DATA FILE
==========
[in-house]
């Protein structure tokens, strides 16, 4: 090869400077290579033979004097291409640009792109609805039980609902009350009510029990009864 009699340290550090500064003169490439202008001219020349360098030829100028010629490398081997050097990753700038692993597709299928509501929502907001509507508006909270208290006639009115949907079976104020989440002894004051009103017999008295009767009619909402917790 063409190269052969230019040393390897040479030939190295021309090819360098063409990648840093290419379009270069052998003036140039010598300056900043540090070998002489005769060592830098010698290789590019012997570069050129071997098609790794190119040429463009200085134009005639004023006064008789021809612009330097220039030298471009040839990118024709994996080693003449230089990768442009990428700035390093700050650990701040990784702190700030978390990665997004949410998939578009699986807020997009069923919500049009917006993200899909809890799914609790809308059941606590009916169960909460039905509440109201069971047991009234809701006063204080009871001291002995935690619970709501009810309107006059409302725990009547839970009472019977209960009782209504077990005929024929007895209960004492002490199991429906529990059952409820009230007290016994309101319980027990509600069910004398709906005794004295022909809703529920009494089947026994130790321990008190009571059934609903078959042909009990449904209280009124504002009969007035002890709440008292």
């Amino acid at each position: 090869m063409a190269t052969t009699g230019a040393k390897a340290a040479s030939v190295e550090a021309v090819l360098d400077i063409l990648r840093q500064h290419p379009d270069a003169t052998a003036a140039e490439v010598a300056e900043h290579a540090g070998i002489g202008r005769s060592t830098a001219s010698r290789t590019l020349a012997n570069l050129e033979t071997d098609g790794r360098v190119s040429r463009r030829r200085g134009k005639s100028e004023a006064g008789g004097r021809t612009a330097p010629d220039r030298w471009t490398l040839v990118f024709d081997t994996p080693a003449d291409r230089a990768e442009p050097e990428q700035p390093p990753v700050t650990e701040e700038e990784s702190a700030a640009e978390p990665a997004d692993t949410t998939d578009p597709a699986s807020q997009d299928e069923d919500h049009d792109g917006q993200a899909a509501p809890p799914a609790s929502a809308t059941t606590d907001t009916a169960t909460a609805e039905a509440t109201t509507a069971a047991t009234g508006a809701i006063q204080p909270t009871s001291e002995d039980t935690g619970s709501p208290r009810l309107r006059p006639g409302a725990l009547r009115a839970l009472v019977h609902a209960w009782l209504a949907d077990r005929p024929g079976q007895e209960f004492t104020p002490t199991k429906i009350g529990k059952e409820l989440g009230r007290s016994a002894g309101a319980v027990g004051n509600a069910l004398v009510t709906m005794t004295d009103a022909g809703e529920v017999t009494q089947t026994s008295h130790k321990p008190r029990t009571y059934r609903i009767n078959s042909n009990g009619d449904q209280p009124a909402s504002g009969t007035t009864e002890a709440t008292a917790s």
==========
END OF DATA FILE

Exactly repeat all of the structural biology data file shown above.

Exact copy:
[in-house]
């Protein structure tokens, strides 16, 4: 090869400077290579033979004097291409640009792109609805039980609902009350009510029990009864 009699340290550090500064003169490439202008001219020349360098030829100028010629490398081997050097990753700038692993597709299928509501929502907001509507508006909270208290006639009115949907079976104020989440002894004051009103017999008295009767009619909402917790 063409190269052969230019040393390897040479030939190295021309090819360098063409990648840093290419379009270069052998003036140039010598300056900043540090070998002489005769060592830098010698290789590019012997570069050129071997098609790794190119040429463009200085134009005639004023006064008789021809612009330097220039030298471009040839990118024709994996080693003449230089990768442009990428700035390093700050650990701040990784702190700030978390990665997004949410998939578009699986807020997009069923919500049009917006993200899909809890799914609790809308059941606590009916169960909460039905509440109201069971047991009234809701006063204080009871001291002995935690619970709501009810309107006059409302725990009547839970009472019977209960009782209504077990005929024929007895209960004492002490199991429906529990059952409820009230007290016994309101319980027990509600069910004398709906005794004295022909809703529920009494089947026994130790321990008190009571059934609903078959042909009990449904209280009124504002009969007035002890709440008292």
């Amino acid at each position: 090869m063409a190269t052969t009699g230019a040393k390897a340290a040479s030939v190295e550090a021309v090819l360098d400077i063409l990648r840093q500064h290419p379009d270069a003169t052998a003036a140039e490439v010598a300056e900043h290579a540090g070998i002489g202008r005769s060592t830098a001219s010698r290789t590019l020349a012997n570069l050129e033979t071997d098609g790794r360098v190119s040429r463009r030829r200085g134009k005639s100028e004023a006064g008789g004097r021809t612009a330097p010629d220039r030298w471009t490398l040839v990118f024709d081997t994996p080693a003449d291409r230089a990768e442009p050097e990428q700035p390093p990753v700050t650990e701040e700038e990784s702190a700030a640009e978390p990665a997004d692993t949410t998939d578009p597709a699986s807020q997009d299928e069923d919500h049009d792109g917006q993200a899909a509501p809890p799914a609790s929502a809308t059941t606590d907001t009916a169960t909460a609805e039905a509440t109201t509507a069971a047991t009234g508006a809701i006063q204080p909270t009871s001291e002995d039980t935690g619970s709501p208290r009810l309107r006059p006639g409302a725990l009547r009115a839970l009472v019977h609902a209960w009782l209504a949907d077990r005929p024929g079976q007895e209960f004492t104020p002490t199991k429906i009350g529990k059952e409820l989440g009230r007290s016994a002894g309101a319980v027990g004051n509600a069910l004398v009510t709906m005794t004295d009103a022909g809703e529920v017999t009494q089947t026994s008295h130790k321990p008190r029990t009571y059934r609903i009767n078959s042909n009990g009619d449904q209280p009124a909402s504002g009969t007035t009864e002890a709440t008292a917790s």